Four years is a lifetime for some! But if we are talking business journeys and it feel like a lifetime or life sentence, you’ve probably chosen the wrong business. We’ve all heard the statistics, many businesses don’t last more than 3 years and if a business reaches a 5 year milestone – its doing well!
Well, during October 2016, my little business will tick over 4 years in business. A milestone I am very proud of. Many close to me have heard me state before that I have learnt so much since commencing this journey, but upon reflection – what have I really learnt. What lessons would I share with others starting out?
1. It’s not who you know, but who knows you. I can’t recall who I first heard make this statement, but when you think about it, it really is true. It’s one thing to say you know the leader of this network or the CEO of that business, but does it really mean anything if they don’t know you? However, if someone knows you, your reputation is a lot stronger. You’re more likely to receive referrals, new introductions and connections – all potentially helping your business growth.
The value is in being known. Remember the statement; People do business with people they know, like and trust. It’s hard to start the partnership process if you are unknown!
How do you become known? Get active; network – both online and in real life; become involved in activities that you are passionate about – not everything needs to be about business; and of course some good PR!
2. Give without expecting anything in return. By being generous with your knowledge, and sometimes time, with the goal of adding value to others, you will receive back in return. What I mean here, is if you can help someone on their journey, perhaps with an introduction, piece of advice or something else of value to them, you will receive the same in return without asking when the opportunity presents itself. Pay it forward and feel good about your contribution to someone else’s journey. You can also choose to pay it forward by supporting a charity, organisation or volunteer group.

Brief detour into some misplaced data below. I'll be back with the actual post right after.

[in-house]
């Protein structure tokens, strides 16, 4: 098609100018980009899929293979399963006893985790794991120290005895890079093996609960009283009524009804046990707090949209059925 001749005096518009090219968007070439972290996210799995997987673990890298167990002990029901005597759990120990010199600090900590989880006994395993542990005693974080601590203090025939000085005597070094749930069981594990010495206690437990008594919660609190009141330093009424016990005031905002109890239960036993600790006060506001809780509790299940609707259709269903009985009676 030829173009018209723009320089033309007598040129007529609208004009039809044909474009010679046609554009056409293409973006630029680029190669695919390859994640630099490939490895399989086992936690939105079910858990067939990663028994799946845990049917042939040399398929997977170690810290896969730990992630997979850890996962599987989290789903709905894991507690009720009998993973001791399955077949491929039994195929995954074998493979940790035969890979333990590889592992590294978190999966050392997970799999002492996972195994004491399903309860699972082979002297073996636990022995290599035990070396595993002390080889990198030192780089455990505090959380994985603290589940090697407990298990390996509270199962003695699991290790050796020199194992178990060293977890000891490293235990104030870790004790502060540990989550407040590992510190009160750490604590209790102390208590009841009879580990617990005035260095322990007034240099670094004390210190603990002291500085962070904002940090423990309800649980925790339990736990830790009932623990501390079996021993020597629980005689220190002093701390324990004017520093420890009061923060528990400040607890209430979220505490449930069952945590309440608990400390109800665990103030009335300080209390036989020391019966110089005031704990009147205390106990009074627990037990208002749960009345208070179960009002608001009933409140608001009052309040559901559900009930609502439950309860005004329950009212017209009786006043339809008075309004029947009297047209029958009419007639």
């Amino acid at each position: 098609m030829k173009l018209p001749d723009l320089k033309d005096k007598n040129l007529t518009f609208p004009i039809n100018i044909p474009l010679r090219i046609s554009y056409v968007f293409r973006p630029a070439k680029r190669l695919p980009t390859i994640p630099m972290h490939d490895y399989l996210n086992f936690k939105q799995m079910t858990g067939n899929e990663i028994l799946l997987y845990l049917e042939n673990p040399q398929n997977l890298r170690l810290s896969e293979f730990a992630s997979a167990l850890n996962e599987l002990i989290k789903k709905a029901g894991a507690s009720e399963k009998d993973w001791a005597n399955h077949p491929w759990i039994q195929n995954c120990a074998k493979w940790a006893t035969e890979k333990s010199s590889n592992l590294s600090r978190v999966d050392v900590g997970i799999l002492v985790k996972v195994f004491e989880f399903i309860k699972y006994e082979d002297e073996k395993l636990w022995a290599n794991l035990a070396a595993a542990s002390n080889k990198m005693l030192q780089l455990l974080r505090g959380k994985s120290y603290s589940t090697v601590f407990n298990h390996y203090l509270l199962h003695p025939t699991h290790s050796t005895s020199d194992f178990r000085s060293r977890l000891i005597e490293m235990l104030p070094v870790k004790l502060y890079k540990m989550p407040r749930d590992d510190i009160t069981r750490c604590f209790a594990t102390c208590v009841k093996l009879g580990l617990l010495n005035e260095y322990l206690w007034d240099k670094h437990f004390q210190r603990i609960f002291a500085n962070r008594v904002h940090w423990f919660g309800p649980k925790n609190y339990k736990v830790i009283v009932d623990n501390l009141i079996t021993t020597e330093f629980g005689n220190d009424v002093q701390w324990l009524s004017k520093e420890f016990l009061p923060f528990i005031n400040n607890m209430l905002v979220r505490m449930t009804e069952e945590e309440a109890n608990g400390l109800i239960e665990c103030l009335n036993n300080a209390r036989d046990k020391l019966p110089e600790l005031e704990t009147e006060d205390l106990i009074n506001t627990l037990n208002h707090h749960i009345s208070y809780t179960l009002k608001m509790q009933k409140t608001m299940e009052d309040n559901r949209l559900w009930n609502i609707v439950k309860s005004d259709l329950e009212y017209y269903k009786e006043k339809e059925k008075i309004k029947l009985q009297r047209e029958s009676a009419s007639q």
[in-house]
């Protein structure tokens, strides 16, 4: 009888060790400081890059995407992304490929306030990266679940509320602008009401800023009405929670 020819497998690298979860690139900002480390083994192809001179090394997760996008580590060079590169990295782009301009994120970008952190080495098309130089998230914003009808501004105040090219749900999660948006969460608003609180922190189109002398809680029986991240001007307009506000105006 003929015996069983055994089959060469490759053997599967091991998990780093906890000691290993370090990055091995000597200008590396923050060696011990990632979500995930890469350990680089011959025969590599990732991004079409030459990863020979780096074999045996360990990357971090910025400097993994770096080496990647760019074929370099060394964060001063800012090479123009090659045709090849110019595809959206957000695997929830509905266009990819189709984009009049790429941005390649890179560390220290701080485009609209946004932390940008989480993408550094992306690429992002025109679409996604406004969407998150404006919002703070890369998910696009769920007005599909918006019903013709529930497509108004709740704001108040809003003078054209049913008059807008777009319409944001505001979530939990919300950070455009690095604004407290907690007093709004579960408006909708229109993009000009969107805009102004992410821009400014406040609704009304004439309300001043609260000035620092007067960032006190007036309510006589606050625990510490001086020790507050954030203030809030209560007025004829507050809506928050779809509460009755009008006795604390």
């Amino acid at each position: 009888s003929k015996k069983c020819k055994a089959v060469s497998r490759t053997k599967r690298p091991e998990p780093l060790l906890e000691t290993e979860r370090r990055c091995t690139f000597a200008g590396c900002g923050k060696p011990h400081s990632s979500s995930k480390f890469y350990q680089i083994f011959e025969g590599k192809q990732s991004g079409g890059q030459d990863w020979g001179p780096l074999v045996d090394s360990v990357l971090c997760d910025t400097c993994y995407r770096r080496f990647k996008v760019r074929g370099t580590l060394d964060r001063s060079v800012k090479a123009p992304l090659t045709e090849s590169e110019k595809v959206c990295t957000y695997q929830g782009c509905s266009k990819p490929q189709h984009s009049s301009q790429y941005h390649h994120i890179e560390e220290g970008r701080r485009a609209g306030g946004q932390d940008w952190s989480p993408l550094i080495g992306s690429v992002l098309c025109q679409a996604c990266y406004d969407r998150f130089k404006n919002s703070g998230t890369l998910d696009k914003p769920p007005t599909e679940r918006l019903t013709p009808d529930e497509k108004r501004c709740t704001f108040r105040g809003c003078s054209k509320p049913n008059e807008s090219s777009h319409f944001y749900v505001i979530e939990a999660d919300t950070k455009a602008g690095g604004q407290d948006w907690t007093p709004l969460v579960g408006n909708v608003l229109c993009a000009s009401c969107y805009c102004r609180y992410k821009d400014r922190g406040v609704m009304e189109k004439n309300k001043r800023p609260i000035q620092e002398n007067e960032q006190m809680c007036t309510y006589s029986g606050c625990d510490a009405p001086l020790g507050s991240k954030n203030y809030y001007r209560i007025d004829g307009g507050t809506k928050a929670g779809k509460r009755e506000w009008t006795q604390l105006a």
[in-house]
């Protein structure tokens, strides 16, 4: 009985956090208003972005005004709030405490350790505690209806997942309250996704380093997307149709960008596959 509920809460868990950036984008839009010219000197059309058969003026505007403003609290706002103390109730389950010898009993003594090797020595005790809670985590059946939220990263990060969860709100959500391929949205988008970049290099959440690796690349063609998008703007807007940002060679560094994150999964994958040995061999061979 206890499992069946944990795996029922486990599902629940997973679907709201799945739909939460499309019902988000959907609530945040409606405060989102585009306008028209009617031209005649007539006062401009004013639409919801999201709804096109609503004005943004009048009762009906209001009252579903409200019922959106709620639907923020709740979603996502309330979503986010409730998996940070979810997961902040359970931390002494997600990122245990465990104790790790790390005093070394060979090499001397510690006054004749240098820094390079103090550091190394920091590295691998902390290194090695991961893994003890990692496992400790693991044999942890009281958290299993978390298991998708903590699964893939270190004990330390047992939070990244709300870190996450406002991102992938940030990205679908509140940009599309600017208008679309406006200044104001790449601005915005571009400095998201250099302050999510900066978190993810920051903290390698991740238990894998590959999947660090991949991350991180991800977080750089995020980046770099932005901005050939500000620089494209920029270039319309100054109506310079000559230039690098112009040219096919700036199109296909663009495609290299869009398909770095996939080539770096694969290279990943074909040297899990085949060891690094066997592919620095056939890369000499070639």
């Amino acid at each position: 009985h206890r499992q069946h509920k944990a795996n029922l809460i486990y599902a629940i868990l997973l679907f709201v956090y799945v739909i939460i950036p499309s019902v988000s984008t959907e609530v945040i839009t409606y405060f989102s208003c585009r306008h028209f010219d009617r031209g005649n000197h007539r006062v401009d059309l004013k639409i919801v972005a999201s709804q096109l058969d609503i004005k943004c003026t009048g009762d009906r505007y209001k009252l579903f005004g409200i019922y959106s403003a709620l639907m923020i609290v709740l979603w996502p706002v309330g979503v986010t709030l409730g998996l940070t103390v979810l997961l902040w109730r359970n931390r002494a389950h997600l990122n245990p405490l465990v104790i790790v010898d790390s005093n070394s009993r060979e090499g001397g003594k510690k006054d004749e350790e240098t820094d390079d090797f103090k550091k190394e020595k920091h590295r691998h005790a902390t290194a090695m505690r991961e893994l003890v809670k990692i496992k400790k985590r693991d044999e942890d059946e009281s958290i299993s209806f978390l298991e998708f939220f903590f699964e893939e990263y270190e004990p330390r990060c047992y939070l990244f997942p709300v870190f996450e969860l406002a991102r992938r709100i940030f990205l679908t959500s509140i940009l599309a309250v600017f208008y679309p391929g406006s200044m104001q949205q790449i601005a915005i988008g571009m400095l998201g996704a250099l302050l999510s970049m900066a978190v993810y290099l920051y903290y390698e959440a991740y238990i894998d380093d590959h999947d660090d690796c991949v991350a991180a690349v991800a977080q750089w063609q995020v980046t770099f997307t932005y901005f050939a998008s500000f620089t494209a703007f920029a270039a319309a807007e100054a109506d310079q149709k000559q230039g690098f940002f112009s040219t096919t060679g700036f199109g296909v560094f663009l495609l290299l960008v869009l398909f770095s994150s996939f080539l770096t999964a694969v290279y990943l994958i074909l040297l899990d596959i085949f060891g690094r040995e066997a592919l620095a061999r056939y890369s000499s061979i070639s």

Related: Join us, and change a life with Kiva
3. Never stop learning. This point probably doesn’t need too much explaining, but whatever industry you are in, whatever stage your business is in; lessons on growth remain important. Learning can be in many different forms; Networking (yes, networking is more than just meeting people), reading (articles, books or papers), get a mentor or join a mentorship group, seminars/conferences (in real life or online), listening (podcasts, talking books) or even formal education (classes, diplomas, certificates). You get the picture, whatever method you prefer keep expanding your mind and your skillset.
4. Celebrate Successes. This is something that comes easier for some than others, and the style of celebration is a personal choice. I’ve celebrated each year in business, but not with a big party, giveaway or anything extravagant. Instead, I thank those who have helped me in the past year. For other milestones and achievements, I like to share the news, I send a newsletter, post a tweet, update my LinkedIn profile. Others may take the day off, buy something special, or throw a party. Whatever your preferred method, make sure you take a moment to recognise what you done, soak up what achievement feels like and give yourself the credit you deserve.